A Research Project Presented to the Faculty of The George L. Graziadio School of Business and Management Pepperdine University wrote “The only way out of fear, is through it. And it’s true: One of the most effective ways to banish fear is to repeatedly force yourself to face what you’re afraid of.” Repeated exposure to low and progressive levels of fear ultimately the only way through it. So consider this… Uncomfortable with reaching out to people? Reach out! Afraid of public speaking? Speak! Courageously expose and take action. Your sense of self-worth and self-esteem will sky rocket! Do One Thing Each Day That Scares You: “Courage is not the absence of fear. It is acting in spite of it”—Mark Twain. Practice consistently and you will evolve either way.
3) Setting Your Sights; Establish Goals: Fears acknowledged, your Self Worth determined, practicing Positive Thoughts and Taking Direct Action… now it’s time to write down your goals. Using courageous bold language, put them down on paper. With as much detail and vision as you can muster up. Consider the small milestones and the large milestones and how you plan to celebrate them. Remind yourself that this is not written in stone and you have the freedom to rewrite, reinvent and recommit if you so desire.
4) Develop Your Strategy and Create Actionable Steps: Goals and vision without strong a clear strategy and actionable steps will surely go south. However, taking action and practicing will absolutely build your self-esteem. It is a win win! Again, these actions all strung together will bare amazing fruit!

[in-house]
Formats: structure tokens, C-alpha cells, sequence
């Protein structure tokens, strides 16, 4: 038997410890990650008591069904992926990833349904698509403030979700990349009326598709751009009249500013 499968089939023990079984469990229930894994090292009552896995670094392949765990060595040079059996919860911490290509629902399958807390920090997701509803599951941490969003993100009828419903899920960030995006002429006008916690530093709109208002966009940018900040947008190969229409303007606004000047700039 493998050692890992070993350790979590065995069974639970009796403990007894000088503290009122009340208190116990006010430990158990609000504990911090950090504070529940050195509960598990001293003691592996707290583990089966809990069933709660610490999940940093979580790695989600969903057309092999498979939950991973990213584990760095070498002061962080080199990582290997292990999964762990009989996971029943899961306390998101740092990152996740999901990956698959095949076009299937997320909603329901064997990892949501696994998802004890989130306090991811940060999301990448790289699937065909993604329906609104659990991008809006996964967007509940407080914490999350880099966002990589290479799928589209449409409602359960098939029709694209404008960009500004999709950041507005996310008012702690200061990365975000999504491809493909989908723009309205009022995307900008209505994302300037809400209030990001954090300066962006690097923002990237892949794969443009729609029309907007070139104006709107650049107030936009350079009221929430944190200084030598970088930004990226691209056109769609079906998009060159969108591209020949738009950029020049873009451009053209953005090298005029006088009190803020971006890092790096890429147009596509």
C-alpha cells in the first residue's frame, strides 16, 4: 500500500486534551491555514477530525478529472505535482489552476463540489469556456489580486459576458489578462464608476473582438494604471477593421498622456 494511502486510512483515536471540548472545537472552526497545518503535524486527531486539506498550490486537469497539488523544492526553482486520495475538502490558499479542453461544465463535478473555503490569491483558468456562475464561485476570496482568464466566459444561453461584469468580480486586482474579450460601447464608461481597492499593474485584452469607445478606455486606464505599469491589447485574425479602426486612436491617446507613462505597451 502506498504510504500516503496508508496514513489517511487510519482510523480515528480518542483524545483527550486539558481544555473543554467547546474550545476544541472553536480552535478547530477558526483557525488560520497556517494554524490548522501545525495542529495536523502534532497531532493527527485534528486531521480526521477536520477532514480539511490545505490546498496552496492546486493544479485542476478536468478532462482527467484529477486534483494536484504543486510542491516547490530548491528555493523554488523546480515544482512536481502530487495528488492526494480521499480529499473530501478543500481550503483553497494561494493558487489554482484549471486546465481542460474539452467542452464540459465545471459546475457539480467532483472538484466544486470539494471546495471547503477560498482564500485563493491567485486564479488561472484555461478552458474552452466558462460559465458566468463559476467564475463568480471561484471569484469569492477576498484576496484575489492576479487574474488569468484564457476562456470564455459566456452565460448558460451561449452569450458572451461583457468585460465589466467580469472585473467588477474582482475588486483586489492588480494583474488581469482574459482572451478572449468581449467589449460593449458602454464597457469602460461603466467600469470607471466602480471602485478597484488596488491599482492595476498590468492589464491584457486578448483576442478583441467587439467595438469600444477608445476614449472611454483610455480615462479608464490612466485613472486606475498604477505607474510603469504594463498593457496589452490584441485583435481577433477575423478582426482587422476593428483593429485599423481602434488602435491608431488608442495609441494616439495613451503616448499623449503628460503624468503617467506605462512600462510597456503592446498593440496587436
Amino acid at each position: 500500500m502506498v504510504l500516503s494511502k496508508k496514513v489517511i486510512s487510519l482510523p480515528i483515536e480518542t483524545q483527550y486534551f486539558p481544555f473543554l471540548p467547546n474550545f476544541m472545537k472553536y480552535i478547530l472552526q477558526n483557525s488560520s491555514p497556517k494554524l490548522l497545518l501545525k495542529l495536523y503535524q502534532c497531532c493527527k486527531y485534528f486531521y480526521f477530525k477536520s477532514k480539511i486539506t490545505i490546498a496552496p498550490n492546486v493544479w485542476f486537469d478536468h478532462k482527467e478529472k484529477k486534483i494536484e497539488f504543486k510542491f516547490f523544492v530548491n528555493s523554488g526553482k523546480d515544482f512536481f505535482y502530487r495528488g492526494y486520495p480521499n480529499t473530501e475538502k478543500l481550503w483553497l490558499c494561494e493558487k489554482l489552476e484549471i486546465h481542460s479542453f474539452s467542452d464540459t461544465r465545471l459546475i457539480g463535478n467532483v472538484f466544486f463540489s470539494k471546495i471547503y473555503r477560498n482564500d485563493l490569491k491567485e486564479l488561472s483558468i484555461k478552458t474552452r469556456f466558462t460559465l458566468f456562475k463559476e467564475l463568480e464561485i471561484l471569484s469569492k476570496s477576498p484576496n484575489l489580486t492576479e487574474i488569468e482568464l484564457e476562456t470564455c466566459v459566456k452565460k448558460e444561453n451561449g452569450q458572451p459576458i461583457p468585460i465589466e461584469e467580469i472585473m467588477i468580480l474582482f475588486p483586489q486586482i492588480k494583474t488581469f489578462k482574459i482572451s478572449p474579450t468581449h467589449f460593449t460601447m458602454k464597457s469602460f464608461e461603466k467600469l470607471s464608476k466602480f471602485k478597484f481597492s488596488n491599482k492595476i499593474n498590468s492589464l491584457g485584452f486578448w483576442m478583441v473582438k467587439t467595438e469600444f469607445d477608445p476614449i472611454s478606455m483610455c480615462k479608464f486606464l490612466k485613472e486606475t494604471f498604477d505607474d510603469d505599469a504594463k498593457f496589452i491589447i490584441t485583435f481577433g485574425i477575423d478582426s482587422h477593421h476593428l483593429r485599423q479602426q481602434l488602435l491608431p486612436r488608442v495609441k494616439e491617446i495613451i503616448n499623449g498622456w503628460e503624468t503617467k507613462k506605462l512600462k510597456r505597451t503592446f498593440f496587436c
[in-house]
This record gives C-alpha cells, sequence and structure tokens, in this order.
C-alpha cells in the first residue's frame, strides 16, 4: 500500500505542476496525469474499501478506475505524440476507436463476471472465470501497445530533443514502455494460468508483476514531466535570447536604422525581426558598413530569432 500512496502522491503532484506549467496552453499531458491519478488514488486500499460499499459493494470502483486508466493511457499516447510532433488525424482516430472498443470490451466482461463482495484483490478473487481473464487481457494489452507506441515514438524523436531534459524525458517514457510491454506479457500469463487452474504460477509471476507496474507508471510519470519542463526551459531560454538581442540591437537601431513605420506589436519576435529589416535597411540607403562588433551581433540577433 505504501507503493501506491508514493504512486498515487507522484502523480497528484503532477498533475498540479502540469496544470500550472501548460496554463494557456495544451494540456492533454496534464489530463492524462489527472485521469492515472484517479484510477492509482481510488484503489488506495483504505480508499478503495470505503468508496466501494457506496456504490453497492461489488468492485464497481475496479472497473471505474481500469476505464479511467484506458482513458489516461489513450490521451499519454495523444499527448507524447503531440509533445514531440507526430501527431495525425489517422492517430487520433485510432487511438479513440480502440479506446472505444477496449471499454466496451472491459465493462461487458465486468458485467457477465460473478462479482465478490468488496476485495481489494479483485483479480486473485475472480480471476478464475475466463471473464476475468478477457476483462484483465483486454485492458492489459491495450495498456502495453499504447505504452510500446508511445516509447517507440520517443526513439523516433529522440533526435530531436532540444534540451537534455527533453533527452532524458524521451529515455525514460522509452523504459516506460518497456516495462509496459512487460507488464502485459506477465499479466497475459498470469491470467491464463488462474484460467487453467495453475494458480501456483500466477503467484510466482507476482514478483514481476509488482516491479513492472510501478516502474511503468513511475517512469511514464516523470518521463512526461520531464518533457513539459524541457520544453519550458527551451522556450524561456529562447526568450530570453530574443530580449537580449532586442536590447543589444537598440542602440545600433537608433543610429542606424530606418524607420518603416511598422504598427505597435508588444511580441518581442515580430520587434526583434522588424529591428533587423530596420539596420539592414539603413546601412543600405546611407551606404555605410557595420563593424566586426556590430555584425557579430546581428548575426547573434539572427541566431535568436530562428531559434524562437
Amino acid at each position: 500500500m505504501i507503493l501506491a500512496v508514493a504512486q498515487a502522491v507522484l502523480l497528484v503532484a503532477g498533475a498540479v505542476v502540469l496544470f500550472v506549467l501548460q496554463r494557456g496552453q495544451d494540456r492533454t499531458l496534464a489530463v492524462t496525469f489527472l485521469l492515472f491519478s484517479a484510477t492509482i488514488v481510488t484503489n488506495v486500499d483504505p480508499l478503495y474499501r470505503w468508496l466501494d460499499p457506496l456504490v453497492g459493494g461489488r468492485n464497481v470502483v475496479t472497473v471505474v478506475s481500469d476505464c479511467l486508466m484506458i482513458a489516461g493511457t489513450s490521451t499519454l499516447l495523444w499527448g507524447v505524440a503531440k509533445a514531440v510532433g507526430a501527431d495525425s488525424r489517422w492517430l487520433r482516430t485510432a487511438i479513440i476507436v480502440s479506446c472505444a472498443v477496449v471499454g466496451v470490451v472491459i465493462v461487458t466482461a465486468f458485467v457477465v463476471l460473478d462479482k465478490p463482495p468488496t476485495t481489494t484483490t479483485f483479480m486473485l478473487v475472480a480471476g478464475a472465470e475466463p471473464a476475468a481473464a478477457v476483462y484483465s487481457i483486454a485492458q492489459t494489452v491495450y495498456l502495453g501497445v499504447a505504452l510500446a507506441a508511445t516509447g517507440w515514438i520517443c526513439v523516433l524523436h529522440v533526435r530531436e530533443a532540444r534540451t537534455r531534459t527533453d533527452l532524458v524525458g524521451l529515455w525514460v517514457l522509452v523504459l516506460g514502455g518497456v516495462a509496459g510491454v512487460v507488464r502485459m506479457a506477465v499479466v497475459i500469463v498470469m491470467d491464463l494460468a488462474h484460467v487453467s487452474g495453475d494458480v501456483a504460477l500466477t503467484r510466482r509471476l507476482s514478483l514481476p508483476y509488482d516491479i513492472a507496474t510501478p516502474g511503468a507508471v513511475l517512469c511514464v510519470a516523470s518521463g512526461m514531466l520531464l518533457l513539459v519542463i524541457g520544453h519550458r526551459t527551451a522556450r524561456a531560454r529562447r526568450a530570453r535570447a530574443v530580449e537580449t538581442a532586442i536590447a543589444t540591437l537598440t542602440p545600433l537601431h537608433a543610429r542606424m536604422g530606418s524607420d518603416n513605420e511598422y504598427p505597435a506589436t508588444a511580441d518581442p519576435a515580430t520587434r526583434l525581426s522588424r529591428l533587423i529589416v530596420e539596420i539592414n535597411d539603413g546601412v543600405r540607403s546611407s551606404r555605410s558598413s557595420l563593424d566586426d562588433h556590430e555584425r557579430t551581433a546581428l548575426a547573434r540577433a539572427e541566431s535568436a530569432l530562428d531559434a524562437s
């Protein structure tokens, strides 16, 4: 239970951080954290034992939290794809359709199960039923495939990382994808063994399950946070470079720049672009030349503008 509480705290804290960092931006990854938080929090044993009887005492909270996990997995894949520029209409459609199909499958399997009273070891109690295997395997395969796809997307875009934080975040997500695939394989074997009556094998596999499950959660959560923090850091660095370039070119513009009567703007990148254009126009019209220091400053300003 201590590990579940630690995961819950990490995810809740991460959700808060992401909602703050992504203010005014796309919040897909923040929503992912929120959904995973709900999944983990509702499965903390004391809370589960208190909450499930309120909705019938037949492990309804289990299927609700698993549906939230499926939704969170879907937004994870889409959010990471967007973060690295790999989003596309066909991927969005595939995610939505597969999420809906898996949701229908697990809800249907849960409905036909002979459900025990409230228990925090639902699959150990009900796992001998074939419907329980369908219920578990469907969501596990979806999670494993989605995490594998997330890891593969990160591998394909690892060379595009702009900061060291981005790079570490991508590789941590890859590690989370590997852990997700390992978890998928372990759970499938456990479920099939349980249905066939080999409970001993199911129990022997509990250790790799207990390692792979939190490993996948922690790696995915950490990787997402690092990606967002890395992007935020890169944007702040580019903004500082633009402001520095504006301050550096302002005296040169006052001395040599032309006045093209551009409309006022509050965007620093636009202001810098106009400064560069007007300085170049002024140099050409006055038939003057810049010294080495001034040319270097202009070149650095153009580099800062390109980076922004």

5) Employing Compassion: According to Webster’s Dictionary, The definition of compassion is the following “ compassion implies pity coupled with an urgent desire to aid or to spare <treats the homeless with great compassion.” The idea employing compassion means that you treat yourself as you would likely treat others building new
skills. With love, generosity and kindness actively practice compassion for yourself and displays of humanity.
Concluding Thoughts: There is no question that the fear of failure can profoundly alter our direction and quality of life. It is true that often times a fear of failure can drive and motivate us, however, more commonly they work to hurt and defeat us. Most likely they are the direct source that paralyze us and keeps us from pursuing our biggest dreams. An ongoing negative inner dialogue and dysfunctional core beliefs undermines our self worth and self-esteem limiting our courage to pursue and accomplish those things we want most in life. A continuous chipping away at our self-esteem, reveals itself and when faced with obstacles and challenges and we begin to interpret our feelings as proof of who we really are. Exposing your fears and negative self talk with courage and compassion is however the game changer. Knowing that courage comes directly from our brain, puts you back behind the wheel. Meaning when you act from a place of courage and deny that negative inner dialogue your self-esteem muscle grows exponentially. Using proven techniques such as positive affirmations and progressive goals setting, alters your perspective and frame of mind without question as is the thrust behind our courageous acts. You do not have to just imagine what your life would look like If you could train your brain to act courageously on our own behalf, but can actually do it! Remember… If self-esteem was once poorly developed and learned, it can absolutely be rebuilt up again.